On a Sunday morning . . .
AN OLD FRIEND walked out of my memories and back into my life Thursday morning. A front page story in this newspaper told me the old friend was still here.
The old friend . . .
Henry Baugh, it was a warm feeling as I read the story of a long-overdue honor and thought about the years we were close and of the recent times I sat and played with those memories.
Yeah I know Henry. You’re in the phone book and all I had to do was get out of my recliner and call. Like most of us, it was one of those things you’re always going to do and just never get around to doing it.
But you and I both know you are among the blessed to be here. I looked up a column I wrote about you on July 31, 1980. You were on the beaches at Anzio, one of the bloodiest battles of World War II.
“Henry Baugh, still 19, is there. In May an artillery bombardment kills seven men in Baugh’s vicinity. He is hit in the back, in the shoulder, in the arm.
“He still carries a chunk of metal in his left arm. His disability after the war was rated at 10 percent.
“He got $14 a month.”
That’s an excerpt from the story:
Anniston Native to be
Honored for WWII heroism
In case some of you out there missed the story, let me replay one more paragraph about when Henry came home after two years of constant combat in Europe:
“He’d bring with him two purple hearts, three bronze stars, and other medals for his service.”
With that said, a personal note:
Henry Baugh and the former Betty Deason will have been married 70 years Feb. 1 . . . 70 years. That’s beautiful . . . just as Betty Deason was the day Henry came back from the wars.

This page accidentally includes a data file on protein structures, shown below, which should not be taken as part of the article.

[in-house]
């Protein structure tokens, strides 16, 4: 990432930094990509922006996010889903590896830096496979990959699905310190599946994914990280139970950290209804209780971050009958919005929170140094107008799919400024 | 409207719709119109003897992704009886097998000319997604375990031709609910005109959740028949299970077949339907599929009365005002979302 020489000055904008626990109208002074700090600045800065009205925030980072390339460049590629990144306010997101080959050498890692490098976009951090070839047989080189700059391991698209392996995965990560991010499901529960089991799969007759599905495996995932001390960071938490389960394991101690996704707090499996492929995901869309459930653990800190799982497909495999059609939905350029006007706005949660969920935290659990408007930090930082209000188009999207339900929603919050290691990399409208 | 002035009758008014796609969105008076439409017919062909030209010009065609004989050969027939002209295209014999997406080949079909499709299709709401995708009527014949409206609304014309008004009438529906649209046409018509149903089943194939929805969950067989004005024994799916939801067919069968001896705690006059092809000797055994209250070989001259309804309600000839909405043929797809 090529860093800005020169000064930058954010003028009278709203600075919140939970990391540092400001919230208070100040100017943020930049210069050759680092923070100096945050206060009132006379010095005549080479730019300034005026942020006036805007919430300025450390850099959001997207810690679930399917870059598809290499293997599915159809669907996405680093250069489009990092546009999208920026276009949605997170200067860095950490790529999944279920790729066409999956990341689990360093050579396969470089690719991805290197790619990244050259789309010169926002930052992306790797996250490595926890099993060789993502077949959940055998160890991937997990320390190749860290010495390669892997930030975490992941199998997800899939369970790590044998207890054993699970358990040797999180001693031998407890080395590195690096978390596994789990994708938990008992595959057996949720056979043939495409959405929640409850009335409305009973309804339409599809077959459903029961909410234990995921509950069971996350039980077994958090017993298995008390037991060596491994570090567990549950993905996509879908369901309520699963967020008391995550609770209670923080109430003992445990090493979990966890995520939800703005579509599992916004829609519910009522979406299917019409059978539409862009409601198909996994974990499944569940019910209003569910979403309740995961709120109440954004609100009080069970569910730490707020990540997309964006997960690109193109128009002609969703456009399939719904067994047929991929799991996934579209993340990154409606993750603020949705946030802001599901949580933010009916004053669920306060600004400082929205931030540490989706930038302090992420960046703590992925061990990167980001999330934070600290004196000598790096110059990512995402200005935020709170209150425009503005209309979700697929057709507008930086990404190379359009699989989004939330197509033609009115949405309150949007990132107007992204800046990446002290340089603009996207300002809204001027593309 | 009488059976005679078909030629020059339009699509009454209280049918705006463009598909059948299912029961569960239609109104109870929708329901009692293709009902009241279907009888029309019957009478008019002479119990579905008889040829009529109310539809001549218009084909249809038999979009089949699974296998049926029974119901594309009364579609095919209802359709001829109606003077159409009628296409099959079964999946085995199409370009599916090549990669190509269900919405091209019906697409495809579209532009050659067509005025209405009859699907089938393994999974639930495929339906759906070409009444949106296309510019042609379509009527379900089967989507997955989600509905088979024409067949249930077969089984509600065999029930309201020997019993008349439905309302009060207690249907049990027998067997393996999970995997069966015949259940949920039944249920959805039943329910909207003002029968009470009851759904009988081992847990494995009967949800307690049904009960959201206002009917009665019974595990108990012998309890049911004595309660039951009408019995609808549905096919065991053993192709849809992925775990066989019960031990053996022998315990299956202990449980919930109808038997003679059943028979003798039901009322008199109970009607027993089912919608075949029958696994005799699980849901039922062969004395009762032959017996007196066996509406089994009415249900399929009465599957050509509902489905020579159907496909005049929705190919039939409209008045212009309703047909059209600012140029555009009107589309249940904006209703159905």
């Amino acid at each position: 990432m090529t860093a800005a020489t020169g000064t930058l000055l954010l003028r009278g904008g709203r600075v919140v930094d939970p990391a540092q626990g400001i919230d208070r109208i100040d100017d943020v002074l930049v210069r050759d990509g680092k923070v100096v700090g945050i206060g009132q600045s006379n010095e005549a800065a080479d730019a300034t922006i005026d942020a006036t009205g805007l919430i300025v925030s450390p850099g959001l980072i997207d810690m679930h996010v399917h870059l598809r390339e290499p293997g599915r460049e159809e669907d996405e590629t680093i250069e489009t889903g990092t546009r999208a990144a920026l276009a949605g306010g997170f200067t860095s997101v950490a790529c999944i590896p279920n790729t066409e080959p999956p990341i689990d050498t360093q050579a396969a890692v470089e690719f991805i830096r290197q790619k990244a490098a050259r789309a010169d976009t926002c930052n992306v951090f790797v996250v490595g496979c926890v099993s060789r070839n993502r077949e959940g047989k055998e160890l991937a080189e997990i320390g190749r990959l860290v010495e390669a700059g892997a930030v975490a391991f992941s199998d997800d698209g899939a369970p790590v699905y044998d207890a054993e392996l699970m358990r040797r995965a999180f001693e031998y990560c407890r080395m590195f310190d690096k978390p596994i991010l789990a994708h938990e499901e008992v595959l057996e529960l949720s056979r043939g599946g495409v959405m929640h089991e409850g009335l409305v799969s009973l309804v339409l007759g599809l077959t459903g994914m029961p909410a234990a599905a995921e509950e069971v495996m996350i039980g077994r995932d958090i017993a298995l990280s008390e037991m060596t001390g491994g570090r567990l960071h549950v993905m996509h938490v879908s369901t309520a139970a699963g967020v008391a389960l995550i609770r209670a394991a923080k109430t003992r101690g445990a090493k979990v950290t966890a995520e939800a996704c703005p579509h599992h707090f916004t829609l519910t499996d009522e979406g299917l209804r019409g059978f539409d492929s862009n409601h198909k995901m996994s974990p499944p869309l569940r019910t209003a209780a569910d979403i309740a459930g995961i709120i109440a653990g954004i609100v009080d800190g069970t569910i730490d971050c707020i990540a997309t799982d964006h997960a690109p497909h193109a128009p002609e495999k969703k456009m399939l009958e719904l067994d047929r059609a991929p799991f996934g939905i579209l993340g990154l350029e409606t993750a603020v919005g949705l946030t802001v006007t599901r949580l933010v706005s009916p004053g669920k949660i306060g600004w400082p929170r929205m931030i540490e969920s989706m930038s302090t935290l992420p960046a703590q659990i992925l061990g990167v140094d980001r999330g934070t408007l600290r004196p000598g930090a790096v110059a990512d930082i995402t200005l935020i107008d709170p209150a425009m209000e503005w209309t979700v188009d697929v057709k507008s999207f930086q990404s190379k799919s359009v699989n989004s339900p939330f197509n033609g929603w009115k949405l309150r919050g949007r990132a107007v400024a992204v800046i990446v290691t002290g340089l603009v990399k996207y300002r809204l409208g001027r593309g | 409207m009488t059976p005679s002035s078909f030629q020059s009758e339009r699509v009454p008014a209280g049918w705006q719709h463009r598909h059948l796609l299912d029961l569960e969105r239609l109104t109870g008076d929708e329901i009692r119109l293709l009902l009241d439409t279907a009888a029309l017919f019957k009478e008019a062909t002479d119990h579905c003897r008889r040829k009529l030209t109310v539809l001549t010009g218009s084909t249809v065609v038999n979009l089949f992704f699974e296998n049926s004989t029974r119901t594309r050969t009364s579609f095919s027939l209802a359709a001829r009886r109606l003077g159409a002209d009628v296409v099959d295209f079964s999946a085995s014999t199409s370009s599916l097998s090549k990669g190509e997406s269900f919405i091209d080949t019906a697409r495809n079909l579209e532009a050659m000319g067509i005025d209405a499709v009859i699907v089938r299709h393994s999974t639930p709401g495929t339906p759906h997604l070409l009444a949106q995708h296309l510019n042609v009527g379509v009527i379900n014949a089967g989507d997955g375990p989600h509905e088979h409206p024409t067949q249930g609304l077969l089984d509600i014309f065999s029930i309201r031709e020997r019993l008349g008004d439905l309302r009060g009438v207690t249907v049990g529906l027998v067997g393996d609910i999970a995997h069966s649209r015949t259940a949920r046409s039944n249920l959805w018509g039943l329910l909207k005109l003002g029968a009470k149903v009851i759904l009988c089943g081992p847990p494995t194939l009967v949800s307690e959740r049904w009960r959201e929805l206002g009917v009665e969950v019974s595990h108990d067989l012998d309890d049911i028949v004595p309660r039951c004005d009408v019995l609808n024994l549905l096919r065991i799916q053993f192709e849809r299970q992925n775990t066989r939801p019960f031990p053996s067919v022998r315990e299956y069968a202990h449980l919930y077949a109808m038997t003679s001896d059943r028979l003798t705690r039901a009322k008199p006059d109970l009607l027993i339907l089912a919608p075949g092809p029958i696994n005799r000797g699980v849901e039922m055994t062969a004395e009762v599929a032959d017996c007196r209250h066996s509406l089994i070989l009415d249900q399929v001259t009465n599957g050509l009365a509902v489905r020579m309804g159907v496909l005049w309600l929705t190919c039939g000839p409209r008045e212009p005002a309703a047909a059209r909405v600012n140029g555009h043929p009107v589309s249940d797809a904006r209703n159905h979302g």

He played that one for me Thursday.
“Betty and I grew up together. We lived at 18th and Quintard and the Deasons lived behind us. When I left for the Army I was 19, she was just 14.
“When I came home, I rode a bus from Ft. McPhearson, Ga., to Anniston. That was Oct. 25, 1945, and not only was my whole family there to meet me, so was the Deason family. Betty Deason had grown up.”
And a young Henry Baugh, who had won two purple hearts and three bronze stars for bravery in World War 11, set about winning something a bit more important. It took a couple of years of dating, but on Feb. 2, 1947, Henry finally got a lovely Betty Deason in front of a preacher.
In their four kids, two sons and two daughters, the Baughs have passed along their longivity genes. All four are still living.
So when did I first meet Henry?
He and I agree that it was at the old Hardee’s on Quintard (now Mata’s) sometime in the late1970s. It was during the early morning coffee hour and for some reason we got to talking. “Likes” came away from the coffee table that morning and some cement in the friendship came when Henry, who had retired from Bynum, put his carpentry and painting skills to work at our house.
Henry put in 30-plus years at Bynum, but also got involved with his father in the carpentry business. That would lead to our house after our coffee meeting.
His work was superb. And if you know Henry, you also know that is no surprise.
Today’s finish, in case you missed it, is Henry and Betty Baughn were in Birmingham Friday night where he was named “Alabama’s Most Outstanding Minuteman.” The honor came from the Reserve Officers Association of Alabama.
I’ve been around a good while, met and was blessed by a lot of people, but Henry Baugh was – and is – one of the best persons I’ve ever known.
Take a bow, Henry Baugh.
And put on the coffee pot . . .